Redirect All Routes to index.html When Hosting a React/Angular Webapp on S3

If you’re using S3’s static website hosting feature to host a React or Angular webapp, the URLs in the URL bar of a browser running your webapp are essentially pseudo URLs. There’s no HTML page at the end of any of those URLs. Client-side JavaScript in your webapp handles all URLs & displays the appropriate page. In such cases, if a user types-in or visits 1 of the sub-URLs of your webapp, maybe via a bookmark, S3 will simply return a 404.

To avoid this, you must set up redirection of all URLs to index.html, which will load your webapp, which in-turn will handle the URL. In the server world, this would be easily accomplished by a redirect rule:

<IfModule mod_rewrite.c>
    RewriteEngine On
    RewriteBase /
    RewriteRule ^index\.html$ - [L]
    RewriteCond %{REQUEST_FILENAME} !-f
    RewriteCond %{REQUEST_FILENAME} !-d
    RewriteRule . /index.html [L]
rewrite ^(.+)$ /index.html last;

There are many ways to handle this redirection for a static webapp hosted on S3:

Using CloudFront

Create a CloudFront distribution with your S3 bucket as the origin, index.html as the default root object, “<your-bucket>” as the origin domain name, & a custom error response to redirect everything to index.html:

Using S3 Redirection Rules

Using advanced redirection rules, you can route requests conditionally according to specific object key names, prefixes in the request, or response codes.

Configuring Advanced Conditional Redirects — S3 Documentation

In our case, use this redirection rule:


There are a few problems with this approach though:

  • Multiple redirects happen as your app’s paths are resolved.
  • There is a flicker in the url bar as the ‘#’ comes & goes due the action of your SPA framework.
  • SEO is impacted.
  • Safari support is broken!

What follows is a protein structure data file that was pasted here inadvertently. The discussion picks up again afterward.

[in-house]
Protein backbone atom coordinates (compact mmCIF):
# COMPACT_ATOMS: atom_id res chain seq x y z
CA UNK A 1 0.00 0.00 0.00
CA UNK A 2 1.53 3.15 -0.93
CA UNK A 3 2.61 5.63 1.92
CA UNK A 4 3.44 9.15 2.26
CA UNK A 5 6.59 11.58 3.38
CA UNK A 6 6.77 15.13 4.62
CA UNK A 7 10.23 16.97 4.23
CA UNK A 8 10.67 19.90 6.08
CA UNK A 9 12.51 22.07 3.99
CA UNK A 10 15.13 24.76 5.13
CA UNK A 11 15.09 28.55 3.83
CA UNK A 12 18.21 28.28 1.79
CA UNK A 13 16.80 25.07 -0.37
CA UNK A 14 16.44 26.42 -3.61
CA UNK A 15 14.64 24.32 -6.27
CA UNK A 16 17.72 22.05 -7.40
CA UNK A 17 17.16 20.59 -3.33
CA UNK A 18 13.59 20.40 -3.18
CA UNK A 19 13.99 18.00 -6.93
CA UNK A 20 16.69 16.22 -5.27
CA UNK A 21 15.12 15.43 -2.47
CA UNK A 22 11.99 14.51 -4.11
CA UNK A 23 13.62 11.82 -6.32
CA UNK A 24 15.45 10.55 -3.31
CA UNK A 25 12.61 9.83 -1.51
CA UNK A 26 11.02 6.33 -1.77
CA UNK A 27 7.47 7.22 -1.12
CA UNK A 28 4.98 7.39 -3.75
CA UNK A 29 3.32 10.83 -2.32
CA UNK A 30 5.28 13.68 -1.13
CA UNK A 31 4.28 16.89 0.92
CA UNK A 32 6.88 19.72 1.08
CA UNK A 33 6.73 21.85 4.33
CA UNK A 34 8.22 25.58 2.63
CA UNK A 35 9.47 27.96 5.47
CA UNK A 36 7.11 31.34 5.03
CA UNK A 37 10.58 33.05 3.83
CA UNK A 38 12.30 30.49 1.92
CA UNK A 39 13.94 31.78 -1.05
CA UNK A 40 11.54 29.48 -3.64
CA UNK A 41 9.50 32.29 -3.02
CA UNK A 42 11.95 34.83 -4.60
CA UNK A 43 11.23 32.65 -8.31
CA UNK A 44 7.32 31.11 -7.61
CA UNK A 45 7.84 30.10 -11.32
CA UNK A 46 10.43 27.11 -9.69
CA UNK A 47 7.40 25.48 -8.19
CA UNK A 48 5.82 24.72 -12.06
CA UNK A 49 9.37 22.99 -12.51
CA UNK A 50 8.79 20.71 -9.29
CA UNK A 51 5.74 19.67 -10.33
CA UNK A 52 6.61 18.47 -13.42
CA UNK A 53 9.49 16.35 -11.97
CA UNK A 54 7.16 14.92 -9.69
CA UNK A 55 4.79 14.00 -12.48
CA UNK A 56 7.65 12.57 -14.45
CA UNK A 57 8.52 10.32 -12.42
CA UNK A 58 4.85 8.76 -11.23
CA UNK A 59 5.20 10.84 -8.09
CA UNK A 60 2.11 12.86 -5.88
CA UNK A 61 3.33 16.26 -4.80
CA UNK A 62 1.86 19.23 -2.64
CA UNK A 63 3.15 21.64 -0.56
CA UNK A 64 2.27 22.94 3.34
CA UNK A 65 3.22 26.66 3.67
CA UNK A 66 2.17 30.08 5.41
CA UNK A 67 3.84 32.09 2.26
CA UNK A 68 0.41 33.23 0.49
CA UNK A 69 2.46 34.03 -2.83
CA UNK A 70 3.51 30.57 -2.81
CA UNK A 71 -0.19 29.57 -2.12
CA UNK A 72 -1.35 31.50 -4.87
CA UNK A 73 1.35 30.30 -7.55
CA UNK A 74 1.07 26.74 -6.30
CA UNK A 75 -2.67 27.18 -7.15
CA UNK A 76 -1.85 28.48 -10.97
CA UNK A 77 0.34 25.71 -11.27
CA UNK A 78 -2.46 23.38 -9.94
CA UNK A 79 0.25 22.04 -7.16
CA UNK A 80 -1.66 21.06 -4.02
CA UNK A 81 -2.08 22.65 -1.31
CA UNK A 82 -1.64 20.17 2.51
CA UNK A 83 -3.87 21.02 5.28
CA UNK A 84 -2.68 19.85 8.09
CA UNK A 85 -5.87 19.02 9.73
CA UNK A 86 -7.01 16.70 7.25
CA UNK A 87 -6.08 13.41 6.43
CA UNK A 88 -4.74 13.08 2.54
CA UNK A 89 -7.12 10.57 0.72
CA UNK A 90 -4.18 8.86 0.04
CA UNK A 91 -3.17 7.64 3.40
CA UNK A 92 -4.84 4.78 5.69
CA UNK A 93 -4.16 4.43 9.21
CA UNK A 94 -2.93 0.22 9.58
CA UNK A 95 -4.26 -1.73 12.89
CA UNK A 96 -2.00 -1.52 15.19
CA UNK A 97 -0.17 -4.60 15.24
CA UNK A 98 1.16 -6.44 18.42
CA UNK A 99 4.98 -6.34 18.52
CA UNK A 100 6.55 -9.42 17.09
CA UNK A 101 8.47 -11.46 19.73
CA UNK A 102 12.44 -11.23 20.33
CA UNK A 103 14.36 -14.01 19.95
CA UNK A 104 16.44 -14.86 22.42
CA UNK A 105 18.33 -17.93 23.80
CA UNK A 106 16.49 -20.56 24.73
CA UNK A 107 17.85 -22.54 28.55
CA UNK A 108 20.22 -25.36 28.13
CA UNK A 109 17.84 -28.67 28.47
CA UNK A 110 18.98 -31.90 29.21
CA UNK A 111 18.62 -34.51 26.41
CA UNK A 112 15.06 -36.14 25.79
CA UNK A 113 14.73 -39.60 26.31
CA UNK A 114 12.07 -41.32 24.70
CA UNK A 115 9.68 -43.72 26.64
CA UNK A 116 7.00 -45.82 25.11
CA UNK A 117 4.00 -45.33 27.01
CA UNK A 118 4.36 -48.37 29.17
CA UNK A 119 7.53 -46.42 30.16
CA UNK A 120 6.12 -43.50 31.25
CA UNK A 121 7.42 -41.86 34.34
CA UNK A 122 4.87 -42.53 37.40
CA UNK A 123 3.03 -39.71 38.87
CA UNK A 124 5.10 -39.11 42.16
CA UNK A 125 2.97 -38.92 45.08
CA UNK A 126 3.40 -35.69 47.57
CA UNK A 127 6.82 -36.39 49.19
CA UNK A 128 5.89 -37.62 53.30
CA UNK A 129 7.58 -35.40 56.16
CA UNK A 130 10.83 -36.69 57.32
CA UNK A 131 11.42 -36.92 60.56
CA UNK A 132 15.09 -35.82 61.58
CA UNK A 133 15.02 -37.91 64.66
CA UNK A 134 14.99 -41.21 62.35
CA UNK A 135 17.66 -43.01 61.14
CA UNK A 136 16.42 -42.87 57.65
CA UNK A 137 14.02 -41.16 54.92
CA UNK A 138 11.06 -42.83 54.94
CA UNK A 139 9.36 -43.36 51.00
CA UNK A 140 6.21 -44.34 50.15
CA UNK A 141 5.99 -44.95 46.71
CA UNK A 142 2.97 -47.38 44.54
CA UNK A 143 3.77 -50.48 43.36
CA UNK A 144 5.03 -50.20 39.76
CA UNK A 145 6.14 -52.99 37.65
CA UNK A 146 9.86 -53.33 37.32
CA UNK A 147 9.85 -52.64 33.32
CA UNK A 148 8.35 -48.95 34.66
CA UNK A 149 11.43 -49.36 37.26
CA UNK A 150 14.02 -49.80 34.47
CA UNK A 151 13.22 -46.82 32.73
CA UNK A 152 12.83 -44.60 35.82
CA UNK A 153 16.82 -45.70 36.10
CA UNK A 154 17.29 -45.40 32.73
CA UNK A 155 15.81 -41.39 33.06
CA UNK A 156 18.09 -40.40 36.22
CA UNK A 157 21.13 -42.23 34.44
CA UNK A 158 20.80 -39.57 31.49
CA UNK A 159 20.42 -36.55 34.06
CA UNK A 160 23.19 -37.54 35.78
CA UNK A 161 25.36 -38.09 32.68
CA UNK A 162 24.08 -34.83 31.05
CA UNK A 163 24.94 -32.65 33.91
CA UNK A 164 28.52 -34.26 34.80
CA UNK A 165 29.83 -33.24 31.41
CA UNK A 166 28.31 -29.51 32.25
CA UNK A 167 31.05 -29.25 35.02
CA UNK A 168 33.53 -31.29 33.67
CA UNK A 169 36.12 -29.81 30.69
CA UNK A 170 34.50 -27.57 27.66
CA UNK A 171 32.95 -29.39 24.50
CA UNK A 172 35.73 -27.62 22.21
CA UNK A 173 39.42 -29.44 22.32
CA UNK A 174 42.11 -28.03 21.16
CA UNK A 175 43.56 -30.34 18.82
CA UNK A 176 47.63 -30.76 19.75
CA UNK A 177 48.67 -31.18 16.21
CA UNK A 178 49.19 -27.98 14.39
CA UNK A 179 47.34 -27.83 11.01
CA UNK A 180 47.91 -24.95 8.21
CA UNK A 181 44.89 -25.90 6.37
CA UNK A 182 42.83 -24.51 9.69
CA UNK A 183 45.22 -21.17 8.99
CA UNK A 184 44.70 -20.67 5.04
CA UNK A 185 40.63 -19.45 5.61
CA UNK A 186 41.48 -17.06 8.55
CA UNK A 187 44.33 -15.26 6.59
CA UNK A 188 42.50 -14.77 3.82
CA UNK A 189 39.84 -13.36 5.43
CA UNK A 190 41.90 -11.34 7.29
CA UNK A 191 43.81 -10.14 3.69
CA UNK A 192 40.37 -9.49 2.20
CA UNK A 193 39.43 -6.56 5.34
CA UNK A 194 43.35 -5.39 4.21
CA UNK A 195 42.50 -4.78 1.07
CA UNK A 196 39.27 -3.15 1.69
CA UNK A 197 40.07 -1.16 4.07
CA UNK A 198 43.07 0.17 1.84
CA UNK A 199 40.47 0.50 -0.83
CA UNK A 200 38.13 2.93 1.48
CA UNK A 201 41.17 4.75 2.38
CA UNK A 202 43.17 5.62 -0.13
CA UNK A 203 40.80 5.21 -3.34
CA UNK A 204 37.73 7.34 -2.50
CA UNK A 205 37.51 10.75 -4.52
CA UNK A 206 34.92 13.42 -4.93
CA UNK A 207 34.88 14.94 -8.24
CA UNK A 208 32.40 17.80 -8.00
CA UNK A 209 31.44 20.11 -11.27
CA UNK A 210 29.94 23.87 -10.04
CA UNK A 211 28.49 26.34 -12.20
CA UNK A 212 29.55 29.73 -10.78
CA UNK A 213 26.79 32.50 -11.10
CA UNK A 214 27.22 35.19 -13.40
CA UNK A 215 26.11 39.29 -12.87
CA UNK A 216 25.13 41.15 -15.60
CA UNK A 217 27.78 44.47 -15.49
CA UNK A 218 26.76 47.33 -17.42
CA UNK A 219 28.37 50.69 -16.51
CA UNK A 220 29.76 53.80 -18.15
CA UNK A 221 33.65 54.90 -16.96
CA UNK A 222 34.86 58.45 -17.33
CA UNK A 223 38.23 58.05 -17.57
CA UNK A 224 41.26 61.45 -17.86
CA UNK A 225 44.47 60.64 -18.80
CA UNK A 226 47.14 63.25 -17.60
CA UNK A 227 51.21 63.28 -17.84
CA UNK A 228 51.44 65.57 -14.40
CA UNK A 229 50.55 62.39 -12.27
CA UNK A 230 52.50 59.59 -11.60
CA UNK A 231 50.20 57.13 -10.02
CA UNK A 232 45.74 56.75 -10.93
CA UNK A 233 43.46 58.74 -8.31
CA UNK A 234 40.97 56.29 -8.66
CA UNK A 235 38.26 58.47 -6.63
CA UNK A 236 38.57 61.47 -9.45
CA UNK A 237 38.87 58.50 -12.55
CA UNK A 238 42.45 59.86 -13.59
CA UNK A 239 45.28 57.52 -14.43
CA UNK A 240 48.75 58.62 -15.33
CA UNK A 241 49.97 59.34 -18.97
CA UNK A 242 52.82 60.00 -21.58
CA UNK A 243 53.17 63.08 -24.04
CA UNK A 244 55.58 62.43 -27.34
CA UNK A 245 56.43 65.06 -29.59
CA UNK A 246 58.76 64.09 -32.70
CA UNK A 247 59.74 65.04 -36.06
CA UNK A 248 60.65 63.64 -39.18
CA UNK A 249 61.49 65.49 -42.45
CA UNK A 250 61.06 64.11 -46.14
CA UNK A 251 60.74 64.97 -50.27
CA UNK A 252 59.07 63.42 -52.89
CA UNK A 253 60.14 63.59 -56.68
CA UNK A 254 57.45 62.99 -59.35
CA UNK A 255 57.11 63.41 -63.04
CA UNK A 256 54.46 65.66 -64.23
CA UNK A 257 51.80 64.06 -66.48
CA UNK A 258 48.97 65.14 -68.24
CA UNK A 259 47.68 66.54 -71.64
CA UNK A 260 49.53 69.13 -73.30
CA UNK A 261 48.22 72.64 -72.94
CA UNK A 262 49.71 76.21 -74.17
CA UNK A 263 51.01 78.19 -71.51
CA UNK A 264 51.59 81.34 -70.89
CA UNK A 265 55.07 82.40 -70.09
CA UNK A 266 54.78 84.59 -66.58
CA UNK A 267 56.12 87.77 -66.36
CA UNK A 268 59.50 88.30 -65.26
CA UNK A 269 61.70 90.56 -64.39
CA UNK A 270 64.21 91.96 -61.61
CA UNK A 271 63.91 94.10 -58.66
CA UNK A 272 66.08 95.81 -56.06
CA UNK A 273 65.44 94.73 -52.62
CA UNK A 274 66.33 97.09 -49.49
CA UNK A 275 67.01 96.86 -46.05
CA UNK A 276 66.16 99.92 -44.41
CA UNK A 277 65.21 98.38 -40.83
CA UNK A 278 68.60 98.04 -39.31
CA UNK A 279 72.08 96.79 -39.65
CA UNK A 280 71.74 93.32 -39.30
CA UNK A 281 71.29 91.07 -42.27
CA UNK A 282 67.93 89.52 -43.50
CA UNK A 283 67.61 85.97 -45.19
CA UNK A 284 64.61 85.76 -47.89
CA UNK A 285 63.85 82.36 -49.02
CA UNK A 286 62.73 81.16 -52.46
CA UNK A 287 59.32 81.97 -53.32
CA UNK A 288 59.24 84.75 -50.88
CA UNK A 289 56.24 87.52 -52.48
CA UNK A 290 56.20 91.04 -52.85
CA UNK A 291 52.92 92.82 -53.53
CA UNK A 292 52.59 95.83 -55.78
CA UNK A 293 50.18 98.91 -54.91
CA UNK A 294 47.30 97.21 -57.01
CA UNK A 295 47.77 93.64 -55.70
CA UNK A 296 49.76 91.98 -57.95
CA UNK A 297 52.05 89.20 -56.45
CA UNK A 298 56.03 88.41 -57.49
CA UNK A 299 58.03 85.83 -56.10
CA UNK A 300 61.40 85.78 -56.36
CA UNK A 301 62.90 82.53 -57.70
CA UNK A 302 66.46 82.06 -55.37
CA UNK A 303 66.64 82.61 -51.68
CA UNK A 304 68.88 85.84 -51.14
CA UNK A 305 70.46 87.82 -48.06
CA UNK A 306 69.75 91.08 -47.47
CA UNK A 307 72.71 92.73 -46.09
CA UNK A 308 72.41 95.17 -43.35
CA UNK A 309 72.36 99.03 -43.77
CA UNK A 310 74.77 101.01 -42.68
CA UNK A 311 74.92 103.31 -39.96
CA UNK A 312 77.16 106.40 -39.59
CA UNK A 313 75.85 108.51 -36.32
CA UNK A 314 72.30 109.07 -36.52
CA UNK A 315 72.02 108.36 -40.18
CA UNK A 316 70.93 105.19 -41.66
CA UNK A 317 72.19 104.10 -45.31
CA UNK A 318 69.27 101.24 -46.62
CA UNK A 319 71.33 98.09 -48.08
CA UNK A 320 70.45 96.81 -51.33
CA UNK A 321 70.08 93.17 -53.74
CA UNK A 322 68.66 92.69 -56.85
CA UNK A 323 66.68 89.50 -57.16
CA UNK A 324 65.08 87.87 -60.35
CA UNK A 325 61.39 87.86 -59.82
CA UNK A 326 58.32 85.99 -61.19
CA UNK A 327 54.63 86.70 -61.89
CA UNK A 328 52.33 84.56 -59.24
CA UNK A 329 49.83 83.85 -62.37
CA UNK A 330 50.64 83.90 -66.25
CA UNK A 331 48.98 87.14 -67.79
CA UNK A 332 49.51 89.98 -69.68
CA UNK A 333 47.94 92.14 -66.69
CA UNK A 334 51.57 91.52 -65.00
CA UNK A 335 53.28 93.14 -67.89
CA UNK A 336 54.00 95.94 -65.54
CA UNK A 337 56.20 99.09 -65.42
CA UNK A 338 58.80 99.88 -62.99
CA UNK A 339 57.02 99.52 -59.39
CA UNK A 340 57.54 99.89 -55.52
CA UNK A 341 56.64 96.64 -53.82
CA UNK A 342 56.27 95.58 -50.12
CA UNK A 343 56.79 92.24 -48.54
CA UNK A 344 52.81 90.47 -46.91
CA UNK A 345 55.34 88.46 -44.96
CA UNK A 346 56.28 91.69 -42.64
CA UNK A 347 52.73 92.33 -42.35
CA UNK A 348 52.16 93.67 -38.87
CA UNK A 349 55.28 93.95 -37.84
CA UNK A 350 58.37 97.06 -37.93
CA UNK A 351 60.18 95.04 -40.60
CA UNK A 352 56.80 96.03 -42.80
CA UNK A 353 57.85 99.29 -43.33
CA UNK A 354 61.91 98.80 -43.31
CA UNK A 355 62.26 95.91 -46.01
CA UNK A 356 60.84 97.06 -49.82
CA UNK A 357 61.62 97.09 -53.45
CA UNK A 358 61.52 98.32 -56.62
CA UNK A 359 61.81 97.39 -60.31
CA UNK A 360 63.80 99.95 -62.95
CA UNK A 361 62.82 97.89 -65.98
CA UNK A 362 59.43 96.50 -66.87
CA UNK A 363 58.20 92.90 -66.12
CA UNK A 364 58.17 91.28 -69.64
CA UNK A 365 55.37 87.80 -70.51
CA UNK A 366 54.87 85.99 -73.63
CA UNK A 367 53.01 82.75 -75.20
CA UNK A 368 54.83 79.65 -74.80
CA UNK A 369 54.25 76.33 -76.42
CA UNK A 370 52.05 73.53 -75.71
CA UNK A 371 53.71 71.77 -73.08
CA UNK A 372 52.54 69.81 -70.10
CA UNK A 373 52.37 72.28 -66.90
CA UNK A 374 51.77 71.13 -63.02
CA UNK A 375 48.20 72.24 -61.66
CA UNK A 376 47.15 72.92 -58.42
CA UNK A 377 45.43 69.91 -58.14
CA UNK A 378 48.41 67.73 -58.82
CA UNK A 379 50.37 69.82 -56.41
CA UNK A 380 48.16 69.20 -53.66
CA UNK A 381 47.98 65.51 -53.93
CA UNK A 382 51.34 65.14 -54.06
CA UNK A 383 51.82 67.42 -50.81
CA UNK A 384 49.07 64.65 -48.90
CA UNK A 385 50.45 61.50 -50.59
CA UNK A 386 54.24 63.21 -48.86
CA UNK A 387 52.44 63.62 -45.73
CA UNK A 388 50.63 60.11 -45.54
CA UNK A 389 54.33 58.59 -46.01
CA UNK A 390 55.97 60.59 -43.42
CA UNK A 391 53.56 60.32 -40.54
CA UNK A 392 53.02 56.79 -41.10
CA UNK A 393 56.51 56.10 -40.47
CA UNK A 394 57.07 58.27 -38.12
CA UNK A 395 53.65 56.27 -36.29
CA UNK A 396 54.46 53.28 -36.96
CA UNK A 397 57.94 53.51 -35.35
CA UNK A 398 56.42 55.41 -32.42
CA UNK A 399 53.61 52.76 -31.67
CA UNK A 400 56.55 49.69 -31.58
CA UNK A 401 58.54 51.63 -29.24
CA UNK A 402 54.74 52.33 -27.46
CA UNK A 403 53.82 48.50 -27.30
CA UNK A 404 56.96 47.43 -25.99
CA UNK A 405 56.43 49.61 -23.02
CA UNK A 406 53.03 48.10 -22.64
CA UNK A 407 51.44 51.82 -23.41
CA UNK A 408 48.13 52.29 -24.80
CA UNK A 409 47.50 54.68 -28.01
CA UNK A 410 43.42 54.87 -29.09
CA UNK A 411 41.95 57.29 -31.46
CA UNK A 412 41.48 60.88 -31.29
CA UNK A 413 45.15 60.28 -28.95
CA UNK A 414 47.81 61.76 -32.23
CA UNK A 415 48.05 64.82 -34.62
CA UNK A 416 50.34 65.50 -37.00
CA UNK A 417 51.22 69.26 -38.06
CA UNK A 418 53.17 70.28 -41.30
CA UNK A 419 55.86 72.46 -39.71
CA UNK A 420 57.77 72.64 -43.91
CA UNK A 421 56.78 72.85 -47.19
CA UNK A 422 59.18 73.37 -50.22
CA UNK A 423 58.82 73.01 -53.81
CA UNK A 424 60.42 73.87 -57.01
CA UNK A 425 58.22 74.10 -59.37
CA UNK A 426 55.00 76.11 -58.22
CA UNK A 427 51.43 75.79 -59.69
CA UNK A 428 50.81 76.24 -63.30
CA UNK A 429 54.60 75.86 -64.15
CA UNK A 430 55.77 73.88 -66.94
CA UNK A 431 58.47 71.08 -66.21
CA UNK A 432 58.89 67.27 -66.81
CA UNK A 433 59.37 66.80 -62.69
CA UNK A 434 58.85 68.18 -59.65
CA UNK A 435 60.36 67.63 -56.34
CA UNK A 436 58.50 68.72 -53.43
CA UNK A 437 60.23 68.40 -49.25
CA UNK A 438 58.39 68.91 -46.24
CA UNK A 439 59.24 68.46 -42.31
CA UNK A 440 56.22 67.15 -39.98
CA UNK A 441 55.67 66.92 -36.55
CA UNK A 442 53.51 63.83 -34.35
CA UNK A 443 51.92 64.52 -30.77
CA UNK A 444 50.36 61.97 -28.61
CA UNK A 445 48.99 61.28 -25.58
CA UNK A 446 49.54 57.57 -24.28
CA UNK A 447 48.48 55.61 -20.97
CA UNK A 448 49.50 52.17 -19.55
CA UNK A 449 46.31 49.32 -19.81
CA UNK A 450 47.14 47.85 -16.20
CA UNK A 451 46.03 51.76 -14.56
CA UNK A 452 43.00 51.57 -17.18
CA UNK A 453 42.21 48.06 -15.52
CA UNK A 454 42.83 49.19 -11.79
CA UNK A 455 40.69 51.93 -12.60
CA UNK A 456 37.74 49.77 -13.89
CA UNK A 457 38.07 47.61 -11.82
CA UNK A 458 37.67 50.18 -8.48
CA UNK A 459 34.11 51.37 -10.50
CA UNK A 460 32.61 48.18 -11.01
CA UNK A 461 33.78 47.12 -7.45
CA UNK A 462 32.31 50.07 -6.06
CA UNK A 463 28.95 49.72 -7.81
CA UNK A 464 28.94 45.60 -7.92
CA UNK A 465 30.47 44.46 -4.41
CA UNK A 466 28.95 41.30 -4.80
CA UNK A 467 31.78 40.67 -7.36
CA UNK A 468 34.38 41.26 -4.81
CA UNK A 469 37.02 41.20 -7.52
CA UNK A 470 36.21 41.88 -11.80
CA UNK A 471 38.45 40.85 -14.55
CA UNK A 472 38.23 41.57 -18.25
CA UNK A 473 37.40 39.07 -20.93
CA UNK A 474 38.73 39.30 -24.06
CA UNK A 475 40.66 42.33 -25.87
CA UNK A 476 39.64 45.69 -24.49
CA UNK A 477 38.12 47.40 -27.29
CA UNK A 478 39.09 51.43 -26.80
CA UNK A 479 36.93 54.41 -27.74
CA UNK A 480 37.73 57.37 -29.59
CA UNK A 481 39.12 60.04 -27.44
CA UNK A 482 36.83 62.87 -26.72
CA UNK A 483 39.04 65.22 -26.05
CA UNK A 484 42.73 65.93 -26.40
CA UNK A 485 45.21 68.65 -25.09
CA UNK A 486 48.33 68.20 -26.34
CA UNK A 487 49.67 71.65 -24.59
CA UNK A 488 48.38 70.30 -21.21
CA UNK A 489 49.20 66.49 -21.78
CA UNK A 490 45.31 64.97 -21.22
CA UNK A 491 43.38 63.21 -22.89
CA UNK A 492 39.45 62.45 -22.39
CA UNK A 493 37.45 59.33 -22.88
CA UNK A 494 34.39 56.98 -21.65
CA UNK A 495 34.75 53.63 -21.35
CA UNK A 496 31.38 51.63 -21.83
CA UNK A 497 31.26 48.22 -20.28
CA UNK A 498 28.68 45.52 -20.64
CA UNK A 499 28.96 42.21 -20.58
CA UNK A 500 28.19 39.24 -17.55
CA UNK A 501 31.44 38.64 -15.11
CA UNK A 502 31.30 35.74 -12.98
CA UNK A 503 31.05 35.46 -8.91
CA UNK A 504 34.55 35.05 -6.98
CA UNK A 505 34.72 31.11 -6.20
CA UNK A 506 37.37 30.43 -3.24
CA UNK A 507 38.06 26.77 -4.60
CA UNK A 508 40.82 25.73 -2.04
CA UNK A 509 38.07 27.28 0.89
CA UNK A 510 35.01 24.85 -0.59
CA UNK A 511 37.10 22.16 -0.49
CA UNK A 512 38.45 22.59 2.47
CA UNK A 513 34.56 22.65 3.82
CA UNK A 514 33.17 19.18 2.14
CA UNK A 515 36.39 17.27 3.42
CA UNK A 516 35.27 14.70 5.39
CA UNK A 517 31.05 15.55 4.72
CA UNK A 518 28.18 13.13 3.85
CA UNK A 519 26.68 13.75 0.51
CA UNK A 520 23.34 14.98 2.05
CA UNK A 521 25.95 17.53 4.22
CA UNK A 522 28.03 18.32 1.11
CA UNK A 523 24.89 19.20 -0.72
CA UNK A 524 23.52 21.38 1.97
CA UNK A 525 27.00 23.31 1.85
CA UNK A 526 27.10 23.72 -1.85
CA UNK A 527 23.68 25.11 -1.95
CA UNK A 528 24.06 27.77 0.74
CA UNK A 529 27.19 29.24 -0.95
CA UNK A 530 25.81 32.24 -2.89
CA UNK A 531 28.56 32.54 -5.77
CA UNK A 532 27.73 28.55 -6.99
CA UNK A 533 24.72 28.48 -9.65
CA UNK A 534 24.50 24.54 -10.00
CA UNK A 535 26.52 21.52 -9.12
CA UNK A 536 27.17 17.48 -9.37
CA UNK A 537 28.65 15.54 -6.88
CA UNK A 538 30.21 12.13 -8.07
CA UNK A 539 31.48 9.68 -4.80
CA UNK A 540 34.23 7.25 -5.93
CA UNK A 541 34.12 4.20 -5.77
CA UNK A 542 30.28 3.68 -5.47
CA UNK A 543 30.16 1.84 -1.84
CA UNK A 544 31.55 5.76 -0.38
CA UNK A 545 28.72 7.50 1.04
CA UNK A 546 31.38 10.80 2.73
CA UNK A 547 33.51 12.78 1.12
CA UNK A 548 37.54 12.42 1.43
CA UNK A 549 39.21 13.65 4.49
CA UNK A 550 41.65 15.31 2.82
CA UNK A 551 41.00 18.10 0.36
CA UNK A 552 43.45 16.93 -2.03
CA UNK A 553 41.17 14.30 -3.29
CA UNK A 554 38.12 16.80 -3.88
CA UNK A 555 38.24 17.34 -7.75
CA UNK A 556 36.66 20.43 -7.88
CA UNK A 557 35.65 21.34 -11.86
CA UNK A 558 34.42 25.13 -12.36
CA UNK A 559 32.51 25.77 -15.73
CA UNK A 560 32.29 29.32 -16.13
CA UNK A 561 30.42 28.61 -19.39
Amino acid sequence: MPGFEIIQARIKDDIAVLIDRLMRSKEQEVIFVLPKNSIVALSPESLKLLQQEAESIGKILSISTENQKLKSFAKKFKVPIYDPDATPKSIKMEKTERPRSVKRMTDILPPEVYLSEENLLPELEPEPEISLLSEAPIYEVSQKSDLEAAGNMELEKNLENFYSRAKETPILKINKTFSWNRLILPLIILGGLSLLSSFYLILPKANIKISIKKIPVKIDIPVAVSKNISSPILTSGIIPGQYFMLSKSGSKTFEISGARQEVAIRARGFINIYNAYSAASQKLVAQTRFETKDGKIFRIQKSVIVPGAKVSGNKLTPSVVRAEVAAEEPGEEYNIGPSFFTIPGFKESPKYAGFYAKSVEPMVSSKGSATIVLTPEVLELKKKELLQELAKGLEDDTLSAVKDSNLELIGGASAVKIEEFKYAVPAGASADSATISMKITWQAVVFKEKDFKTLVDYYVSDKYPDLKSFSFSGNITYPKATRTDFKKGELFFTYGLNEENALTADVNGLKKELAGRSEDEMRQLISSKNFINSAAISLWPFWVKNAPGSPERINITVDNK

Using S3 Error Document

Set the S3 error document to index.html:

In this case, even though the user gets the webapp, the status code is still 404, which isn’t good for SEO.

Using Lambda@Edge

Use the compute power at the CloudFront edge to inspect the request as it’s coming in from the client. Then re-write the request so that CloudFront requests a default index object (index.html in this case) for any request URI that ends in ‘/’.

AWS Compute Blog

Lambda Code:

'use strict';
exports.handler = (event, context, callback) => {

    // Extract the request from the CloudFront event that is sent to Lambda@Edge 
    var request = event.Records[0].cf.request;

    // Extract the URI from the request
    var olduri = request.uri;

    // Match any '/' that occurs at the end of a URI. Replace it with a default index
    var newuri = olduri.replace(/\/$/, '\/index.html');
    // Log the URI as received by CloudFront and the new URI to be used to fetch from origin
    console.log("Old URI: " + olduri);
    console.log("New URI: " + newuri);
    // Replace the received URI with the URI that includes the index page
    request.uri = newuri;
    // Return to CloudFront
    return callback(null, request);


See full article here — AWS Compute Blog.

Using Amplify Redirects

If your webapp is built at the AWS Amplify console, use this:

Most SPA frameworks support HTML5 history.pushState() to change browser location without triggering a server request. This works for users who begin their journey from the root (or /index.html), but fails for users who navigate directly to any other page.

Redirects for Single Page Web Apps (SPA) — Amplify Documentation

Copy the regex from here — Redirects for Single Page Web Apps (SPA).